Friday, March 24, 2006

The financial disclosure law

The financial disclosure law has long been advocated as a tool for combating corruption. The concept is to make sure that people who accept leadership posts in the government don't become wealthy due to their positions. Jordanians have long noted how previously poor or middle class people become rich after accepting a post as a minister or high government post. Because money can be made without a paper trail (through commissions, bribes and kickbacks), people who are suspected of being corrupt most often get away with it because of the lack of legal instruments to investigate the sources of their newly earned wealth.

A few years back, the lower house approved the financial disclosure law. The law simply states that people who accept certain positions should report to a special bureau their own, their spouses and their minor children's assets upon accepting their post. The records are to be sealed. In the event that allegations of impropriety arise, these records are opened and if substantial new assets are gained, then questions as to their source must be answered.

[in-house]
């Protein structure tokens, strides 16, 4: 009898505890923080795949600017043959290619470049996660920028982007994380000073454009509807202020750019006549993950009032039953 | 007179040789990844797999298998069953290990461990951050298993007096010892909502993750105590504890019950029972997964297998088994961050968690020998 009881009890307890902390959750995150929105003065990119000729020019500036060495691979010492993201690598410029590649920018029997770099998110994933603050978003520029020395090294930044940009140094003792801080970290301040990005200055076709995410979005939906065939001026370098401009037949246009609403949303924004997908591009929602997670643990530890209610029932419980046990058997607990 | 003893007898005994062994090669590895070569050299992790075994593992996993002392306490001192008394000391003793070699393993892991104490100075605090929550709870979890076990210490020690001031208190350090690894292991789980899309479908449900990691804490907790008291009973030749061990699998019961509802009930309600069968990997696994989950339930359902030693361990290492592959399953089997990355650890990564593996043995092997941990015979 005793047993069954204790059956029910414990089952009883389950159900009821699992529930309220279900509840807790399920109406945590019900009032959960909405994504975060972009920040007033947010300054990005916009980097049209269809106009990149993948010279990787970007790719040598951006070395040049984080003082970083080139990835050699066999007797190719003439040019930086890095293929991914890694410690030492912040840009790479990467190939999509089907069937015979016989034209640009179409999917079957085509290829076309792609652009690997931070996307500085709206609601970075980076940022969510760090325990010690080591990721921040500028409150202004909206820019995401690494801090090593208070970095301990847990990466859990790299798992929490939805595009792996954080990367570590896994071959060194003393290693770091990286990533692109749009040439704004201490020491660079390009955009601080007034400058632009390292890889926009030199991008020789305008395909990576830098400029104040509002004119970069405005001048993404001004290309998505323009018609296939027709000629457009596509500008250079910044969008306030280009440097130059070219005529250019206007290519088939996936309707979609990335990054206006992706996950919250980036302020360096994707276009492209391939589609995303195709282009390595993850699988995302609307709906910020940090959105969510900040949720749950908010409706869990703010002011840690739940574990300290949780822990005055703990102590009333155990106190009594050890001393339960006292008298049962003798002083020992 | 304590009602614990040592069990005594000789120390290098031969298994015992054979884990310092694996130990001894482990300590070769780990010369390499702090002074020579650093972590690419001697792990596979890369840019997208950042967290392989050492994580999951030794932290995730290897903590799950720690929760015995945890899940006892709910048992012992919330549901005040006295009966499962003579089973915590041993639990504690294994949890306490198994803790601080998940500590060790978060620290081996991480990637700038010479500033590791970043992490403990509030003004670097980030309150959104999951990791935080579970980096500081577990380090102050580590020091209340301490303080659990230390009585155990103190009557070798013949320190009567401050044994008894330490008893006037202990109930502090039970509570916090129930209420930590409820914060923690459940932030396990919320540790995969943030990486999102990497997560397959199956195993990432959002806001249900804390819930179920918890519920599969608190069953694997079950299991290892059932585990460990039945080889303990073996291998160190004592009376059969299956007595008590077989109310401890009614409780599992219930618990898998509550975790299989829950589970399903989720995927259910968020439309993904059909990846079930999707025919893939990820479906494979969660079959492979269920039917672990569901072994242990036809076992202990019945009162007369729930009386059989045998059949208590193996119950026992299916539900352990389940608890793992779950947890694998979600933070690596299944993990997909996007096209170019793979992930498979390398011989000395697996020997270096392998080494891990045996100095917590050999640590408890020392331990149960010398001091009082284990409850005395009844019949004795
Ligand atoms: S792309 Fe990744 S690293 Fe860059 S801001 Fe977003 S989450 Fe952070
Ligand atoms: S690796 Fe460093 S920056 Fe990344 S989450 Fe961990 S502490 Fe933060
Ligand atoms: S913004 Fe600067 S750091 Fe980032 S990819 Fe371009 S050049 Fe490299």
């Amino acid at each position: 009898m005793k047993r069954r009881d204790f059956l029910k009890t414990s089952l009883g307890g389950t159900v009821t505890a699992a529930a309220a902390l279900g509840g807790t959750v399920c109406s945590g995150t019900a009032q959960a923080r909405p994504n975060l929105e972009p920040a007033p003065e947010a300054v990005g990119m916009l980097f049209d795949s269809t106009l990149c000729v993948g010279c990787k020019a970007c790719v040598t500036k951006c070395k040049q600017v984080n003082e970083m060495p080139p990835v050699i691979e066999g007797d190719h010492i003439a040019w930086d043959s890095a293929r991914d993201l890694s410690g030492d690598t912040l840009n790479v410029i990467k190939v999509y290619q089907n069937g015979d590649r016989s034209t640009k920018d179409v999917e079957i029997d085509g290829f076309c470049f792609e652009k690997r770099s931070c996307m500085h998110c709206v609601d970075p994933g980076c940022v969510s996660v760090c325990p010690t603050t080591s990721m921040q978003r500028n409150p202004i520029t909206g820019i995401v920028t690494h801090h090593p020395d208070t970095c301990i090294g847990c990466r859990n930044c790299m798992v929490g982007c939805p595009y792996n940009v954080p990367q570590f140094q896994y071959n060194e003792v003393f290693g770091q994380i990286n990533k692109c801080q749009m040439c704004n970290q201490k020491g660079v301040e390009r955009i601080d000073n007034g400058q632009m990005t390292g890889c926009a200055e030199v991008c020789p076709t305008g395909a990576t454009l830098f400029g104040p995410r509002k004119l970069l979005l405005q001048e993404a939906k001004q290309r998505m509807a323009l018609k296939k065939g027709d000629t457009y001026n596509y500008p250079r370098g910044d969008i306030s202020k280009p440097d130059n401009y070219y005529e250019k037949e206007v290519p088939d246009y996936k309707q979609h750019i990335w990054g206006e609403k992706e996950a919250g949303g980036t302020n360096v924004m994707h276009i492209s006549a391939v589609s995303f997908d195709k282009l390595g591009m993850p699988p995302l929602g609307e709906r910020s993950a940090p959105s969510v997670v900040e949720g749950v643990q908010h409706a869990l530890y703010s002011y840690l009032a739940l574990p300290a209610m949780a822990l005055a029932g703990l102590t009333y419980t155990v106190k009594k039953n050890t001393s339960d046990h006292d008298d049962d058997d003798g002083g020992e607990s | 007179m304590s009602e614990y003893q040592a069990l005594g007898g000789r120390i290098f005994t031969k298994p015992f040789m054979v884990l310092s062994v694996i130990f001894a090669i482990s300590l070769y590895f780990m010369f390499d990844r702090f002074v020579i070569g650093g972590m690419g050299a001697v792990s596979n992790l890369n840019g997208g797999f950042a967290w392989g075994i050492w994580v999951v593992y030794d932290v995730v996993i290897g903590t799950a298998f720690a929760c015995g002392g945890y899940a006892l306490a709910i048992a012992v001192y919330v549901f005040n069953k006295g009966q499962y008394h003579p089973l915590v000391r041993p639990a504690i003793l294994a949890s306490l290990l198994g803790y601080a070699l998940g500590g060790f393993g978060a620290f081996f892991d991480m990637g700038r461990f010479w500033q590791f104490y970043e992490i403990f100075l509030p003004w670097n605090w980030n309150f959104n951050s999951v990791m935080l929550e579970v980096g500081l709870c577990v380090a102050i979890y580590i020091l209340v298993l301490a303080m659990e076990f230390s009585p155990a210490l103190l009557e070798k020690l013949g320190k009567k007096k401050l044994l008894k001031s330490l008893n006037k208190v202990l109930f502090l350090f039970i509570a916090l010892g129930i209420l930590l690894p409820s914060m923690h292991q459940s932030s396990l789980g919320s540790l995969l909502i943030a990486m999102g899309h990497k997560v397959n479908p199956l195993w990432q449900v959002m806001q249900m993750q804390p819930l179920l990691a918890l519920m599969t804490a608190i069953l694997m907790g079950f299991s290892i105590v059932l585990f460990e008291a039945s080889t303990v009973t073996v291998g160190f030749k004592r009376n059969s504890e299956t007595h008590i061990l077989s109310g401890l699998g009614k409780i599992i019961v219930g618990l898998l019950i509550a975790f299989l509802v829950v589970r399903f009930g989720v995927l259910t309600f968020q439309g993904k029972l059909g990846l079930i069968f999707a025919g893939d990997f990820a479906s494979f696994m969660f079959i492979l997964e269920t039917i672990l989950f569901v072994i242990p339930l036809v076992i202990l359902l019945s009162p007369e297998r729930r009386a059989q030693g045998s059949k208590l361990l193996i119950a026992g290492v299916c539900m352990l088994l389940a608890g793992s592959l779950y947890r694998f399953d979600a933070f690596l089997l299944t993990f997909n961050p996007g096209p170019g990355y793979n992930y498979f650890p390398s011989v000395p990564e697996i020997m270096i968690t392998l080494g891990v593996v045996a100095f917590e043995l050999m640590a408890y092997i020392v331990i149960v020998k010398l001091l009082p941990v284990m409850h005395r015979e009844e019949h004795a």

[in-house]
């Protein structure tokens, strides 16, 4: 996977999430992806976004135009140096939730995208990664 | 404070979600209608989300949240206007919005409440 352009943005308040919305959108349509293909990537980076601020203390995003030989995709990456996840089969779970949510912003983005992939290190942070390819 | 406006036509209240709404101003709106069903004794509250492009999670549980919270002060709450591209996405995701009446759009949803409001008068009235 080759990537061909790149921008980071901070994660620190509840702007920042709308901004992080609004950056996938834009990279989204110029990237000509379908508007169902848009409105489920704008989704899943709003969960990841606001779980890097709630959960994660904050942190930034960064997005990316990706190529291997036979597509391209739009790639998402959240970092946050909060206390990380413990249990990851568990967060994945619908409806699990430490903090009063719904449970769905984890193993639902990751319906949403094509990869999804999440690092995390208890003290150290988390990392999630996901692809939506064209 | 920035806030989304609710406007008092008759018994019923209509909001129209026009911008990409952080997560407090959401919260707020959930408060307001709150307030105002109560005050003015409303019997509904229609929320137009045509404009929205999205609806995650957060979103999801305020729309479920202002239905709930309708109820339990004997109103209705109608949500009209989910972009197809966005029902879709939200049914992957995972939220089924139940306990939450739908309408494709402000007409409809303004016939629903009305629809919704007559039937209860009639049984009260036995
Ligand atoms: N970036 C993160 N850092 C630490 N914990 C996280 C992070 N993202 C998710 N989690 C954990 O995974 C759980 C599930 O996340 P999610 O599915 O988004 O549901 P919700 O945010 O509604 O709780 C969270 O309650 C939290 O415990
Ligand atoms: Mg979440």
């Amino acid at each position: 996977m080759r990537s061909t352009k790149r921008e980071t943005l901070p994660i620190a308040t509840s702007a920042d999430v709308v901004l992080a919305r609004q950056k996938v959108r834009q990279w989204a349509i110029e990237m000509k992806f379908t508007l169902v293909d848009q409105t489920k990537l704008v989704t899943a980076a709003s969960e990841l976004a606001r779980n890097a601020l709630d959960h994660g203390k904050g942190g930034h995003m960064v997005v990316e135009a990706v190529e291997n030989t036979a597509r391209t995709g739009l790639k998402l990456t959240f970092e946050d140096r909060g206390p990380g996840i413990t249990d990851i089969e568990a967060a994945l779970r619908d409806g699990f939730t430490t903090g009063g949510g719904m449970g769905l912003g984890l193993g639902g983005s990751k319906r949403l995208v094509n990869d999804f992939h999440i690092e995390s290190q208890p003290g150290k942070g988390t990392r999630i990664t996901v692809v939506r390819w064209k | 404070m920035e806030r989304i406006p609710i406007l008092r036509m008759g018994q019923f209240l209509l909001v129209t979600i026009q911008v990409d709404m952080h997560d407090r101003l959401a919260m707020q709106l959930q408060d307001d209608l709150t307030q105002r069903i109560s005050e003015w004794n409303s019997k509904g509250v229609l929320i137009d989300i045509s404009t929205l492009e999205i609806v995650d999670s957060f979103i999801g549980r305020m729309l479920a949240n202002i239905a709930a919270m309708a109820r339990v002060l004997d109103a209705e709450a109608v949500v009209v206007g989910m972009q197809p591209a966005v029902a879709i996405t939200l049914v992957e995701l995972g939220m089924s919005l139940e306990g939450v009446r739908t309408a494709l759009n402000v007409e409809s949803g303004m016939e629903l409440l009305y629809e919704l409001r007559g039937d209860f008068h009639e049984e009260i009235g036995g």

The law was shelved in the senate until recently. A couple of days ago, the legal committee approved it, but only after recommending stripping of essential components. They exempted judges and members of parliament (both houses), as well as the spouses and the children of officials who would be covered by the law.

Now, it seems to me that this law is actually a tool to protect civil servants from allegations of impropriety. Character assassinations are quite easy to commit, and the only way that people who accept high posts to protect their reputations is through such a mechanism. The only reason that people would be afraid of such a law is if they have something to hide. Exempting people who stand to gain illegally from their positions (including judges, senators and MP's) actually expose them to allegations of impropriety which would be difficult to disprove. Moreover, exempting spouses and minor children of executive officials would be a loophole through which money can be hidden. The exemption of parliamentarians was based on a constitutional clause which can be overcome, if the desire to do so exists (as argued eloquently by Ayman Safadi).

The long delay in the senate and the recommendations of their legal committee suggests that they don't like the idea. Their behavior suggests that they have something to hide. There is no better way to prove their integrity than to fully embrace the law and pass it without the modifications of the legal committee. Otherwise, the whole reason for having the law would be lost. This would be a shame both for the public, but more importantly for the reputations of honest public officials.

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1 Comments:

At 4:02 PM, Anonymous Anonymous said...

Very true...
Now I do not doubt here the nobelty of members of the parliament, ministers board and their families...but the facts speak for themselves...

 

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